Serious doubts are being cast on Airbus Group’s delivery performance regarding the A400M. Last year Tom Enders the Chief Executive for the Airbus Group publicly apologized for the development and production delays in a surprisingly humble announcement. Fast forward to last week at the annual results briefing and it was more or so the same, Enders once again lamented about the development and production troubles affecting the A400M. Airbus Group had only 11 of the planned 23 Atlas airlifters to show for in the fiscal year of 2015 which is two shy of the minimum targeted for the end of the year. To the surprise of no one in the building, the delays were largely due to the test flight crash in May in which four company personnel were killed. That tragedy sparked a temporary fleet-wide grounding that was the culprit for flight testing and delivery schedule set-backs. Tom Enders does expect 2016 to be a rebound year with estimated deliveries of at least 20 A400Ms which could be adjusted if the negotiations for the seven European launch nations were to conclude as previously expected last December.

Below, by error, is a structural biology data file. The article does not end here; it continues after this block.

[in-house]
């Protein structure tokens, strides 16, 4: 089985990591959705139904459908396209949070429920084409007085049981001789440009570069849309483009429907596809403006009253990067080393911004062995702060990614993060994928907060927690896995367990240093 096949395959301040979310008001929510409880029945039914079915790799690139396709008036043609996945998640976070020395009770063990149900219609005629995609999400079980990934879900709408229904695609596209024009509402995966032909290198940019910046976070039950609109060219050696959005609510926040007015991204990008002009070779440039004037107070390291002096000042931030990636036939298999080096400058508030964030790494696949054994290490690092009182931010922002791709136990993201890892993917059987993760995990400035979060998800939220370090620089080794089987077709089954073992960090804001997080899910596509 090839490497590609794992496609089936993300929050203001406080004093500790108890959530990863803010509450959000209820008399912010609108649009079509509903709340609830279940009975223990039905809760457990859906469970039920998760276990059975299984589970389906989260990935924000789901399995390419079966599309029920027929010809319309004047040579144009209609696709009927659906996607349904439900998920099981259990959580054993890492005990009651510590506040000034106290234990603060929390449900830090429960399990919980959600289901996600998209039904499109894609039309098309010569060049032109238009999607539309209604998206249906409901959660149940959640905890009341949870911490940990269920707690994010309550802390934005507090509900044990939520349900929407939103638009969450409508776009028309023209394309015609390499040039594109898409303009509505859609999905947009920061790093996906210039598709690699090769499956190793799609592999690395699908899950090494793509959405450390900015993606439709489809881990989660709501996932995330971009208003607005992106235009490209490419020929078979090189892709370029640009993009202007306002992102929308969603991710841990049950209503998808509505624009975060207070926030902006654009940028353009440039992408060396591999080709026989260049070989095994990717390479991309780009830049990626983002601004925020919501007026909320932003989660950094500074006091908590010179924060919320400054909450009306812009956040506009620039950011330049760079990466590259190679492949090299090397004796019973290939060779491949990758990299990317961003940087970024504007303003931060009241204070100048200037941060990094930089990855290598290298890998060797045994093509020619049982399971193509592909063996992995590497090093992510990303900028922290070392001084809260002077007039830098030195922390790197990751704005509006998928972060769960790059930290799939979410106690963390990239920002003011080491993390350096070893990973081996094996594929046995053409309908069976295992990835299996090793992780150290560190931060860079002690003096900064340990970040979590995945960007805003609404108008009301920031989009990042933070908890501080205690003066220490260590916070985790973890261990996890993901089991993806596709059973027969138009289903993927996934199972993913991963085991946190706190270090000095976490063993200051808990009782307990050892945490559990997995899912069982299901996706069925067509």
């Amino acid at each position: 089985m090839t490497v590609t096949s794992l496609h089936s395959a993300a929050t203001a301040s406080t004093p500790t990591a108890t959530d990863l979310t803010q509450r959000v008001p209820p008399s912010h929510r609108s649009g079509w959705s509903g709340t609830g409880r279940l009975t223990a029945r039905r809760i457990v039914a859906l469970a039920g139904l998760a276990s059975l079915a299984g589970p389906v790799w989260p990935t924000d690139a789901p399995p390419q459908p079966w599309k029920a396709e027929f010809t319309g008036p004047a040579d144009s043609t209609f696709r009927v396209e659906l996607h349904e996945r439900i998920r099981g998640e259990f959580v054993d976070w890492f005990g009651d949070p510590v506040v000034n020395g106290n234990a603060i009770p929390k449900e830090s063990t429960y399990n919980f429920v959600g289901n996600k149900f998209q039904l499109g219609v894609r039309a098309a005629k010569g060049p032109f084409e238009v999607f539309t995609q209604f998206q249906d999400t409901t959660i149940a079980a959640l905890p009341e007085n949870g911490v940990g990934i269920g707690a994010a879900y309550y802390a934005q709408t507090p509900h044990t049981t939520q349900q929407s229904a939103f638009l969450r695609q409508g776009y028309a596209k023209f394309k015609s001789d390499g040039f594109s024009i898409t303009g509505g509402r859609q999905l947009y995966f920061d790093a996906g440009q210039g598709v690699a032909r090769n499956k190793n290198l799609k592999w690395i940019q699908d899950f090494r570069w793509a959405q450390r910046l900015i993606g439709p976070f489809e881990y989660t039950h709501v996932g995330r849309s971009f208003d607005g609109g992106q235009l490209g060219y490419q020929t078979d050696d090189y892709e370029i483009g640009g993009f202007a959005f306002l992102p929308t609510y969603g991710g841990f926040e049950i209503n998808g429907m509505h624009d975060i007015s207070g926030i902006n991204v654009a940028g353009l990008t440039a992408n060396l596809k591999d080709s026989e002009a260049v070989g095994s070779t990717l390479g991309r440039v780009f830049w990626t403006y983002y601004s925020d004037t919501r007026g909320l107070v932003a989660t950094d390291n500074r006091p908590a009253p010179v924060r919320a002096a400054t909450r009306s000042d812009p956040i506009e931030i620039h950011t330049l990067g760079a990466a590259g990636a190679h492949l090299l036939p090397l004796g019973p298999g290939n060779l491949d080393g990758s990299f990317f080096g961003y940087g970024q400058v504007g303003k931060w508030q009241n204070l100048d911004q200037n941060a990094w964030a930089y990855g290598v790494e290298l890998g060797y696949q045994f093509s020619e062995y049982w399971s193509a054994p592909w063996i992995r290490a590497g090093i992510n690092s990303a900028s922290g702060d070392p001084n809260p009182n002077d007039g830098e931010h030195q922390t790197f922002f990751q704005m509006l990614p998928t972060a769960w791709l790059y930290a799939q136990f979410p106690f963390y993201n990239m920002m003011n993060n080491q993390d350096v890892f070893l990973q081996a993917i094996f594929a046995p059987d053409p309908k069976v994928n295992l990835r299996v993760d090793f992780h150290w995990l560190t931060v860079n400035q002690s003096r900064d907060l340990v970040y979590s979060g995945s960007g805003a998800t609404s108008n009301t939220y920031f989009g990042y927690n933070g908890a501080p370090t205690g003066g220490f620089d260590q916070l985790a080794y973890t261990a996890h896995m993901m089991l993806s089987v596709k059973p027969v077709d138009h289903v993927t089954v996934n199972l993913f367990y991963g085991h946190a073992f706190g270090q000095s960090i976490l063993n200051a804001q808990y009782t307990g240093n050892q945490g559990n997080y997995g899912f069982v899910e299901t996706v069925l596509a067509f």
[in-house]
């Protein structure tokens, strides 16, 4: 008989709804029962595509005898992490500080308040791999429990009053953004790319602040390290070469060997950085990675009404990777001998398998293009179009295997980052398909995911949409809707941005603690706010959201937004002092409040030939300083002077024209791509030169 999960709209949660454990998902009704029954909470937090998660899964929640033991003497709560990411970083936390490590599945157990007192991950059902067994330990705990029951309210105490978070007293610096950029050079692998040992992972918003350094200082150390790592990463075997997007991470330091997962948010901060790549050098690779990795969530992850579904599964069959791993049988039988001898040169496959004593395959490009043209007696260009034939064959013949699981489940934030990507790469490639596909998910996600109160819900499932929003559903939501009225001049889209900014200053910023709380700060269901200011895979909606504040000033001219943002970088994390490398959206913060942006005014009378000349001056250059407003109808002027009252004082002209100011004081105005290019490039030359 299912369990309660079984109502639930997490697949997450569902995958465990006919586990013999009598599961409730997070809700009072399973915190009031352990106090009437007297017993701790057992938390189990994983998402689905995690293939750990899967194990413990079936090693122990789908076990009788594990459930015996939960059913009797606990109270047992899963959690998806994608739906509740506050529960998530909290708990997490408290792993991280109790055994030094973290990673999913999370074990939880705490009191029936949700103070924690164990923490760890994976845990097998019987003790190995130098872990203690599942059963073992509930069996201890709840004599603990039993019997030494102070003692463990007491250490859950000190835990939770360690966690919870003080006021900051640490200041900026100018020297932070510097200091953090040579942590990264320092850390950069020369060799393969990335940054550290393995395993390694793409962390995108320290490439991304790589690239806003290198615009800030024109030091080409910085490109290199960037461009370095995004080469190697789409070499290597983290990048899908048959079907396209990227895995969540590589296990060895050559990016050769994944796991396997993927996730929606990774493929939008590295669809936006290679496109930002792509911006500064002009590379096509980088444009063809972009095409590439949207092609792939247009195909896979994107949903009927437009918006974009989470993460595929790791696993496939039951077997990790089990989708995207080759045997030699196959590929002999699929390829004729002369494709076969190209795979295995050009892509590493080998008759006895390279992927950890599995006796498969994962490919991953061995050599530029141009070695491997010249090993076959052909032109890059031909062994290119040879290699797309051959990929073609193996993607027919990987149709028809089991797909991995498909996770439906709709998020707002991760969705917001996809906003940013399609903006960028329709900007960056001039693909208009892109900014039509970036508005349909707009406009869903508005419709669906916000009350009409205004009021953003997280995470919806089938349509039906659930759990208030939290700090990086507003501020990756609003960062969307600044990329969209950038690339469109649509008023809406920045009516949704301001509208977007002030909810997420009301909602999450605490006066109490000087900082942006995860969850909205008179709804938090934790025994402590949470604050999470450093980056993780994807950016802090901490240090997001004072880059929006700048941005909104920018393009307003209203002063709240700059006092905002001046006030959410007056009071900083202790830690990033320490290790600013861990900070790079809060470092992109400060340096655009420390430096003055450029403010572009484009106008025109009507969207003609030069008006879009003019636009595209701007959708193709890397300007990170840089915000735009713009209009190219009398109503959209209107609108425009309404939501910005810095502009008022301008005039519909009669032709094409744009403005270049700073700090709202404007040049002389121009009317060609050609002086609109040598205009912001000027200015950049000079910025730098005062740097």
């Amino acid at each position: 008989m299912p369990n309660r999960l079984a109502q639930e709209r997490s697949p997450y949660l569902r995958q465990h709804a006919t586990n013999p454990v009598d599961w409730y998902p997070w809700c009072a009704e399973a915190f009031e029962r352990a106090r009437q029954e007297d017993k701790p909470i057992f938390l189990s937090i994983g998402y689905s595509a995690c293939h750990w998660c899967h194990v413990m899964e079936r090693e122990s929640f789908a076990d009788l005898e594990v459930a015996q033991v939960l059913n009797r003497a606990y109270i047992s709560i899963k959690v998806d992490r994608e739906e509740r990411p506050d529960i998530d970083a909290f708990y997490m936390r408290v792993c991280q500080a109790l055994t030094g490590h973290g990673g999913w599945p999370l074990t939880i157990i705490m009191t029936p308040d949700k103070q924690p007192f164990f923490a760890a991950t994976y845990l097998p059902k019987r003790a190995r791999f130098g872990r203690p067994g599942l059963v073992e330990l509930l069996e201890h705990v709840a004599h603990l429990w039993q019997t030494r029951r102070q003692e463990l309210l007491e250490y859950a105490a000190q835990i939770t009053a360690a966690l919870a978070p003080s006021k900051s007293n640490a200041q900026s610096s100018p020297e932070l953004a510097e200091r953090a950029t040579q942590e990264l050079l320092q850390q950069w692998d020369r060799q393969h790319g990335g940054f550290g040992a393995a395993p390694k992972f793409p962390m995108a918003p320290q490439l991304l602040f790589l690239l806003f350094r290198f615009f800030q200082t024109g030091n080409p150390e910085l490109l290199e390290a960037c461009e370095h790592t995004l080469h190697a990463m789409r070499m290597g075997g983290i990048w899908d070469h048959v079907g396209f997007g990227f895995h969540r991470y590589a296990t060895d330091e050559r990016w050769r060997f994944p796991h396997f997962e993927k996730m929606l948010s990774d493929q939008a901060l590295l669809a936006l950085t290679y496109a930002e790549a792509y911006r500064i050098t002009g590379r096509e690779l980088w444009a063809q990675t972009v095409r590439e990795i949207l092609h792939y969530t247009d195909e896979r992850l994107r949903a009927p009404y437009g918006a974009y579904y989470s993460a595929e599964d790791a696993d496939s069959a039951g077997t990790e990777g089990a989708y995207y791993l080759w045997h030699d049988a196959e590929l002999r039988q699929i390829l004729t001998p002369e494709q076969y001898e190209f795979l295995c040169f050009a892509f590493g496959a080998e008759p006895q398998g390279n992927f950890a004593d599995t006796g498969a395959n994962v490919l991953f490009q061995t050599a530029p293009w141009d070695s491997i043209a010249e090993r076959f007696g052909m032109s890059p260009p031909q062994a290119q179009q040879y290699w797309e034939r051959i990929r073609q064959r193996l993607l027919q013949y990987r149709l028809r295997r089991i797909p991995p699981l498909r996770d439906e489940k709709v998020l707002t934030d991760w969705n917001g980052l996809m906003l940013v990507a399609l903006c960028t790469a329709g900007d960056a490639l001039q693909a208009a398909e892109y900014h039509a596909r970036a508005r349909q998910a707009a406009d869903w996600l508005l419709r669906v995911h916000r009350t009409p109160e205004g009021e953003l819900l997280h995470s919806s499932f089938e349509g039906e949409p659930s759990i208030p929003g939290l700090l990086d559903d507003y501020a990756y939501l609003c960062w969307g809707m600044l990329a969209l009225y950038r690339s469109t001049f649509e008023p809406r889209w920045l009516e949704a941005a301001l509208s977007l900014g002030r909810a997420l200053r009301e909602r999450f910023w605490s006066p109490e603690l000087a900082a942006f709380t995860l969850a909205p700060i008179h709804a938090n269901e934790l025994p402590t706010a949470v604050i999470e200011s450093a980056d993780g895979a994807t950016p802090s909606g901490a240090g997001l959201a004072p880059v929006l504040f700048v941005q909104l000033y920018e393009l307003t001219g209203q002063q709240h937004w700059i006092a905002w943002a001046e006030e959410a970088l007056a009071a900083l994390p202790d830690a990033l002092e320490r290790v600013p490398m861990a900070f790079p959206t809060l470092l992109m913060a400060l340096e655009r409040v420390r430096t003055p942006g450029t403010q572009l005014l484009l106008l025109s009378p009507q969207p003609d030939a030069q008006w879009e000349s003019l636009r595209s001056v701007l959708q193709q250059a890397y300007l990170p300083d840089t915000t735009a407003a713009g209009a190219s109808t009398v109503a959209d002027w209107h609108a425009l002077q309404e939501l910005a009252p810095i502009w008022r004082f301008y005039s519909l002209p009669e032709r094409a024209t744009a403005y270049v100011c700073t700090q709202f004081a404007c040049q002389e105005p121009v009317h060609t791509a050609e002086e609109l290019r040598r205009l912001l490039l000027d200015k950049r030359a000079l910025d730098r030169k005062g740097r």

The A400M program is under heavy scrutiny and although there has been little indication that the program is under any risk of dissolution due to the delays, Airbus cannot be happy to see France who is one of their partner launch nations turn to a rival in Lockheed Martin to place an order for their KC-130J Tankers. For now, Airbus can only hope they stay on schedule while their partner nations meet to decide to reduce the production rate or ramp it up. This will have a profound impact on the movement of the production numbers whether that be positive or negative. Enders has promised that there will be “Management and organizational consequences” should the A400M team experience any other hiccups in schedule.